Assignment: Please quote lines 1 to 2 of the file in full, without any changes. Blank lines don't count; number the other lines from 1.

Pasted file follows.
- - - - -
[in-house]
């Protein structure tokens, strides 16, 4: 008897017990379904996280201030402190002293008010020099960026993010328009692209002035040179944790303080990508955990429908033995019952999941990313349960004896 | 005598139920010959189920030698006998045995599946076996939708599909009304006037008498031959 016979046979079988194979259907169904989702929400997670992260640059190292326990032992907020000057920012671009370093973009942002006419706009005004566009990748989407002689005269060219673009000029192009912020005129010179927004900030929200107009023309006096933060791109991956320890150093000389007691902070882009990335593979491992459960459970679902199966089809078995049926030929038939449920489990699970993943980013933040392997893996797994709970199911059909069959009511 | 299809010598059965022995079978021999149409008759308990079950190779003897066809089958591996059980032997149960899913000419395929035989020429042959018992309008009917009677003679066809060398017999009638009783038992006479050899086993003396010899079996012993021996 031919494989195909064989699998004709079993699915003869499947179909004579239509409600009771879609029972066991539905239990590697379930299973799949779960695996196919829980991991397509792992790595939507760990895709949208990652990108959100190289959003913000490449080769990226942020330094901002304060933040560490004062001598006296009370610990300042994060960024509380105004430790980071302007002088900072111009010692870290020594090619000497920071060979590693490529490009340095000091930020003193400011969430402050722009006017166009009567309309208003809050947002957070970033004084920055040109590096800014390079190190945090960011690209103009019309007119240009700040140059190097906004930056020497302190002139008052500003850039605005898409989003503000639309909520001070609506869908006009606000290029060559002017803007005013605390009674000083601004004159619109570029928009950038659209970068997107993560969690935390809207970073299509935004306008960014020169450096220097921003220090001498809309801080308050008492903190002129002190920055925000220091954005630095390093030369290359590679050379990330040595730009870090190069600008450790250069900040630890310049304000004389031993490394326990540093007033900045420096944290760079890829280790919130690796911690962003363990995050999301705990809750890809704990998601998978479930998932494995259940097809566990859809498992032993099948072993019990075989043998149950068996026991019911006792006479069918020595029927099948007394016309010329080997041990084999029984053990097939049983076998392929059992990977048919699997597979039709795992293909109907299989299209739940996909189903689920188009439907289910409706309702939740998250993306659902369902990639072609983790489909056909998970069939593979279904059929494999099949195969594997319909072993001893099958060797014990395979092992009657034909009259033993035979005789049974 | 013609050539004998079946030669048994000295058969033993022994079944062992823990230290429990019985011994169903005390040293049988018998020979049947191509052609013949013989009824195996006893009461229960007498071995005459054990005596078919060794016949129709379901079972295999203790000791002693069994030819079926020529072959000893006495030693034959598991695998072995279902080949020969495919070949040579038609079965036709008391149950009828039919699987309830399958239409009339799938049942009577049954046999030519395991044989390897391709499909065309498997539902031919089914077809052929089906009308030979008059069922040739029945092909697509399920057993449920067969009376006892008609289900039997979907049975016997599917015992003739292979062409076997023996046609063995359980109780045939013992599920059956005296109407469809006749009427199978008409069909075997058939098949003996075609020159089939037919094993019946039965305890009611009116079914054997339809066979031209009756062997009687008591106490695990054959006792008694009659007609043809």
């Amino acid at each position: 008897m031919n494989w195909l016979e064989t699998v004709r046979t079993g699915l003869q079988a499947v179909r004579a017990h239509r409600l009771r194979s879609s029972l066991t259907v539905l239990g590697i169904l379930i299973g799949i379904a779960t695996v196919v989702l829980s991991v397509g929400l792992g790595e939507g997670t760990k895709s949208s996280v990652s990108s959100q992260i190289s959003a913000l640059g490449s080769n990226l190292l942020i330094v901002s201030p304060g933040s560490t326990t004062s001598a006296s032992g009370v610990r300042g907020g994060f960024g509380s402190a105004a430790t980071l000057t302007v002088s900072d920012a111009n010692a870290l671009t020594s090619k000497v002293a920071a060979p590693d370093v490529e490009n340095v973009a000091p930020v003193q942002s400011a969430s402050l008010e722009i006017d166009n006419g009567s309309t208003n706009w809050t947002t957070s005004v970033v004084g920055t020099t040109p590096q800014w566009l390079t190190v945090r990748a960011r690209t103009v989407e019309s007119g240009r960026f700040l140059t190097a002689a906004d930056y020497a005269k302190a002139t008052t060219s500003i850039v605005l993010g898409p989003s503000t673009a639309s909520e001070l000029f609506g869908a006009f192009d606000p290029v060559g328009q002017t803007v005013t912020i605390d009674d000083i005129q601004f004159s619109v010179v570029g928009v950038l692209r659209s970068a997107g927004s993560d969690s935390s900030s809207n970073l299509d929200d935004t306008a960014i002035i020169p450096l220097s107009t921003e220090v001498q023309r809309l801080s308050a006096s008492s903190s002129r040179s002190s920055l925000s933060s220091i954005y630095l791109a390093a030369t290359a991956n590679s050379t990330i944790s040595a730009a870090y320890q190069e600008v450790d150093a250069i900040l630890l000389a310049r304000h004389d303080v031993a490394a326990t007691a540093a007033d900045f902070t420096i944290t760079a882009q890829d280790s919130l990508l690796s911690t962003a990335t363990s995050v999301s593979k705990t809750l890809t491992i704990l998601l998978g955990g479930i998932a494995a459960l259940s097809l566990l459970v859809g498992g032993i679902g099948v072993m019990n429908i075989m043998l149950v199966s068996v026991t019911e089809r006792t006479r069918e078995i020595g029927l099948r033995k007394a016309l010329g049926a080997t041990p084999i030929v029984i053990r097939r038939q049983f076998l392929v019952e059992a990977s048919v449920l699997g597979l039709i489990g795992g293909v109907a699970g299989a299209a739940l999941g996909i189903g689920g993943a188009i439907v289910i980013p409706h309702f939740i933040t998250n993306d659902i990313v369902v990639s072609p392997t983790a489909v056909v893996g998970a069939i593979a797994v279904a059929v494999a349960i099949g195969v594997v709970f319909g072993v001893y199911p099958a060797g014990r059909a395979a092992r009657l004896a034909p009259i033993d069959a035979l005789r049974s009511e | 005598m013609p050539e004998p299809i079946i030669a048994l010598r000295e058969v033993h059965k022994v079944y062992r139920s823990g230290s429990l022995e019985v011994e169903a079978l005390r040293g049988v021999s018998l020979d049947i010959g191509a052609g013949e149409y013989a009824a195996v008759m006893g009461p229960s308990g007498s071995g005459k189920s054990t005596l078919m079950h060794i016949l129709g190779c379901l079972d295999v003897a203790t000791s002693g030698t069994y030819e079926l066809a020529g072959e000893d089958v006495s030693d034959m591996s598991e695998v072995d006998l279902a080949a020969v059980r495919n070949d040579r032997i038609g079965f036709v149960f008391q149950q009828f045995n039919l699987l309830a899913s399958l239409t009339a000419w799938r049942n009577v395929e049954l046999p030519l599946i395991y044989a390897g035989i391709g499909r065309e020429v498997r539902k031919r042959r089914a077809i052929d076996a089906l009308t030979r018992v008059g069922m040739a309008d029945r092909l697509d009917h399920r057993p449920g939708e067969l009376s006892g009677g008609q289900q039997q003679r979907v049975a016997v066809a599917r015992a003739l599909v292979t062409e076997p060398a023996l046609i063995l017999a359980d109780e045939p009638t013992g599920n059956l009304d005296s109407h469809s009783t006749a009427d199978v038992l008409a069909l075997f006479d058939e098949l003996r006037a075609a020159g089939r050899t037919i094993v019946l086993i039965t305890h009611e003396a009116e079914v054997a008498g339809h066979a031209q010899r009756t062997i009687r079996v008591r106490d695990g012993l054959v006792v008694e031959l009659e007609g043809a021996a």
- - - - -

[in-house]
């Protein structure tokens, strides 16, 4: 008897017990379904996280201030402190002293008010020099960026993010328009692209002035040179944790303080990508955990429908033995019952999941990313349960004896 | 005598139920010959189920030698006998045995599946076996939708599909009304006037008498031959 016979046979079988194979259907169904989702929400997670992260640059190292326990032992907020000057920012671009370093973009942002006419706009005004566009990748989407002689005269060219673009000029192009912020005129010179927004900030929200107009023309006096933060791109991956320890150093000389007691902070882009990335593979491992459960459970679902199966089809078995049926030929038939449920489990699970993943980013933040392997893996797994709970199911059909069959009511 | 299809010598059965022995079978021999149409008759308990079950190779003897066809089958591996059980032997149960899913000419395929035989020429042959018992309008009917009677003679066809060398017999009638009783038992006479050899086993003396010899079996012993021996 031919494989195909064989699998004709079993699915003869499947179909004579239509409600009771879609029972066991539905239990590697379930299973799949779960695996196919829980991991397509792992790595939507760990895709949208990652990108959100190289959003913000490449080769990226942020330094901002304060933040560490004062001598006296009370610990300042994060960024509380105004430790980071302007002088900072111009010692870290020594090619000497920071060979590693490529490009340095000091930020003193400011969430402050722009006017166009009567309309208003809050947002957070970033004084920055040109590096800014390079190190945090960011690209103009019309007119240009700040140059190097906004930056020497302190002139008052500003850039605005898409989003503000639309909520001070609506869908006009606000290029060559002017803007005013605390009674000083601004004159619109570029928009950038659209970068997107993560969690935390809207970073299509935004306008960014020169450096220097921003220090001498809309801080308050008492903190002129002190920055925000220091954005630095390093030369290359590679050379990330040595730009870090190069600008450790250069900040630890310049304000004389031993490394326990540093007033900045420096944290760079890829280790919130690796911690962003363990995050999301705990809750890809704990998601998978479930998932494995259940097809566990859809498992032993099948072993019990075989043998149950068996026991019911006792006479069918020595029927099948007394016309010329080997041990084999029984053990097939049983076998392929059992990977048919699997597979039709795992293909109907299989299209739940996909189903689920188009439907289910409706309702939740998250993306659902369902990639072609983790489909056909998970069939593979279904059929494999099949195969594997319909072993001893099958060797014990395979092992009657034909009259033993035979005789049974 | 013609050539004998079946030669048994000295058969033993022994079944062992823990230290429990019985011994169903005390040293049988018998020979049947191509052609013949013989009824195996006893009461229960007498071995005459054990005596078919060794016949129709379901079972295999203790000791002693069994030819079926020529072959000893006495030693034959598991695998072995279902080949020969495919070949040579038609079965036709008391149950009828039919699987309830399958239409009339799938049942009577049954046999030519395991044989390897391709499909065309498997539902031919089914077809052929089906009308030979008059069922040739029945092909697509399920057993449920067969009376006892008609289900039997979907049975016997599917015992003739292979062409076997023996046609063995359980109780045939013992599920059956005296109407469809006749009427199978008409069909075997058939098949003996075609020159089939037919094993019946039965305890009611009116079914054997339809066979031209009756062997009687008591106490695990054959006792008694009659007609043809």